• Application Note

Low Sample Carryover with Key Performance Indicators on the Alliance HPLC System

Low Sample Carryover with Key Performance Indicators on the Alliance HPLC System

  • Tanya Jenkins
  • Michael Waite
  • Waters Corporation

This is an Application Brief and does not contain a detailed Experimental section.

Abstract

This application brief demonstrates the excellent carryover performance of the Alliance HPLC System with target compounds that reveal the different causes of carryover in a chromatographic system.

Benefits

The flow-through-needle injector design, single wash solvent configuration, and advanced method capabilities deliver outstanding carryover performance, even for analytes that are difficult to eliminate.

Introduction

For methods requiring quantification, it is important to have a sample delivery design that can accurately and reproducibly deliver sample to the column. One of the contributors to unsatisfactory chromatographic peak area precision can be sample carryover from previous injections. The injector design must, therefore, minimize the susceptibility to carryover. In some instances, severe sample carryover can lead to contamination of the LC system itself which then requires the entire system to be taken off-line for cleaning or even replacement of the contaminated surfaces. An uncomplicated injector design, featuring excellent management of sample carryover, makes it easier for users to optimize the LC method. 

To understand the potential for carryover, LC instrumentation is typically evaluated with two different test compounds. The first is a very polar compound that is highly soluble and demonstrates low surface activity. This class of carryover is volumetric and will affect all components of a sample. This test demonstrates that the injector is sufficiently flushed with solvent during the injector wash cycle to remove the sample, and there is no unswept volume. The second compound is typically ‘sticky’ and known to have surface activity. It is, therefore, much more difficult to remove from the injector surfaces. This class is chemical in nature, sample specific, and affects some sample components more than others. This tests the ability of the wash cycle to manage a wide range of sample types. 

Results and Discussion

The Alliance HPLC System is based on a flow-through-needle design. With this type of injector, the interior of the needle is washed by the mobile phase (gradient) during the analysis. The exterior of the needle is washed in the seal pack, with an appropriate solvent, for a set period of time. The needle wash time can be extended in the method to improve carryover performance. Selection of the needle wash solvent composition is sample-dependent and should easily solubilize the analyte. The Alliance HPLC System supports an extensive range of solvents that may be employed as wash solvents; a critical feature to manage carryover.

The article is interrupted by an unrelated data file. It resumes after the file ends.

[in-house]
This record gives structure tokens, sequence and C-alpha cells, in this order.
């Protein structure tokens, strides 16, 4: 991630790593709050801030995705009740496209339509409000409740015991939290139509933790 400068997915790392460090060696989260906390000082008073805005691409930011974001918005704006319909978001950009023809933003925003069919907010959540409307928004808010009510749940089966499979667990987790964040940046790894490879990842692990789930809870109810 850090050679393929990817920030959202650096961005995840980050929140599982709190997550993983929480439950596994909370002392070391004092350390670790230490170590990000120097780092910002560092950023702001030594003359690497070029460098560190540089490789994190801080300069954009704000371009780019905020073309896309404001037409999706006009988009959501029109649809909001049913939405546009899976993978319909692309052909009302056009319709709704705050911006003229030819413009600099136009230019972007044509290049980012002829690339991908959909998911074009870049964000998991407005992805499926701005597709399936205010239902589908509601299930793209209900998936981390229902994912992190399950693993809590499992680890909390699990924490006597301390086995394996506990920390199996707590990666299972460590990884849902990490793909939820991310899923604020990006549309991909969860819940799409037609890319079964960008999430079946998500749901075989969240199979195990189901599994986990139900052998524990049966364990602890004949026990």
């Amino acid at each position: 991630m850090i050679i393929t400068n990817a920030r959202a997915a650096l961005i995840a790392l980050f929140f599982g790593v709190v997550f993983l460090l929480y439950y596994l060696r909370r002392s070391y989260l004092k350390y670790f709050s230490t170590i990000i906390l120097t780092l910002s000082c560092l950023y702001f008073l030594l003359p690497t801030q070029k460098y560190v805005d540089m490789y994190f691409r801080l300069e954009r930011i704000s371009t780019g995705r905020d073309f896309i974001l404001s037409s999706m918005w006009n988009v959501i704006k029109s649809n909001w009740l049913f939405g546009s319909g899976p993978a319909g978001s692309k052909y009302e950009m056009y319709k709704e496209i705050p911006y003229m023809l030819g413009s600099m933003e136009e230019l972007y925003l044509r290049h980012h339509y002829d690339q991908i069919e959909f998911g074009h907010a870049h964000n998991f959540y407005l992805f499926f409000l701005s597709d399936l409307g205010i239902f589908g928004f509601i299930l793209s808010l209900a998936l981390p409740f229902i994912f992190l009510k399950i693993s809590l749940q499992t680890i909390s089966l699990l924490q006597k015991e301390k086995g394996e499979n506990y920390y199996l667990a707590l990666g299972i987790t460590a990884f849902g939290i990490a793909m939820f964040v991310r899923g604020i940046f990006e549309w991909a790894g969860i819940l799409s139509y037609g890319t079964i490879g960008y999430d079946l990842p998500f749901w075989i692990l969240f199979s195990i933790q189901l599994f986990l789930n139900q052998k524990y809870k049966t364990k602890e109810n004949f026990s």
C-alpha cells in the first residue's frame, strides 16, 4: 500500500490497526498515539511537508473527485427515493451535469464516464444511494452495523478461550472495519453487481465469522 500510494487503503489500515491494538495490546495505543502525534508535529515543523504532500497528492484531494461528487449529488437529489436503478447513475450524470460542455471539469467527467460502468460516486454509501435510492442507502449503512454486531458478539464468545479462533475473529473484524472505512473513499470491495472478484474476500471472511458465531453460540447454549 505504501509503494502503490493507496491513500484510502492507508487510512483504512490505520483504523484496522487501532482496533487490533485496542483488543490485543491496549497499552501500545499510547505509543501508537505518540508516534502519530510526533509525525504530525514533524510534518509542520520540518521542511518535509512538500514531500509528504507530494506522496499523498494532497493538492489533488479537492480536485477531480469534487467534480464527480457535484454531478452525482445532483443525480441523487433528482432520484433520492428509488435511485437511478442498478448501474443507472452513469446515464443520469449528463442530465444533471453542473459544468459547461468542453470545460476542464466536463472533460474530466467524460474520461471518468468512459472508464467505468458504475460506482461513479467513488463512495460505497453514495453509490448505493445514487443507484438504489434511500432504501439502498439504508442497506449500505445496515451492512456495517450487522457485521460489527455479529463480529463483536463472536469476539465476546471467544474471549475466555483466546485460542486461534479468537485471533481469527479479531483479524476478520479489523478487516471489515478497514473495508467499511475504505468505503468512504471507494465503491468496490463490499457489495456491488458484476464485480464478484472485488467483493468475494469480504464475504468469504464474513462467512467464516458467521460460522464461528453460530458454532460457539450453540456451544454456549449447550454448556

The probe compound selected to assess volumetric carryover was caffeine, a small polar molecule that does not tend to adsorb to surfaces. The probe compound used to test the ability to remove a ‘sticky’ analyte was chlorhexidine that can be particularly difficult to remove from LC Systems. Figure 1 shows the carryover observed for the first blank injection using the Alliance HPLC System’s normal wash cycle. The system easily meets the carryover specification for both of these target compounds, with carryover at least 6x lower than the instrument specification. 

Figure 1. Carryover in the first blank injection (red trace) after injection of a high concentration standard (green trace – caffeine 5 mg/mL and chlorhexidine 2 mg/mL). Standard at 0.01% (blue trace) represents the instrument carryover specification.

To further demonstrate the carryover capabilities of the Alliance HPLC System, the advanced wash feature was used. This allows for the needle wash time to be increased to 2x (double) or 4x (extended). By enabling these features, carryover can be reduced even further, as shown in Figure 2.

Figure 2. Carryover improvement for the probe compounds when using the advanced needle wash feature on the Alliance HPLC System.

Conclusion

Managing sample carryover can be challenging. This is especially true when deploying methods that require high sensitivity and large dynamic range. The Alliance HPLC System easily manages carryover of both volumetric and chemical adsorption origin for different sample types, providing better quantification for both routine and complex sample analysis.

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720004534, December 2012

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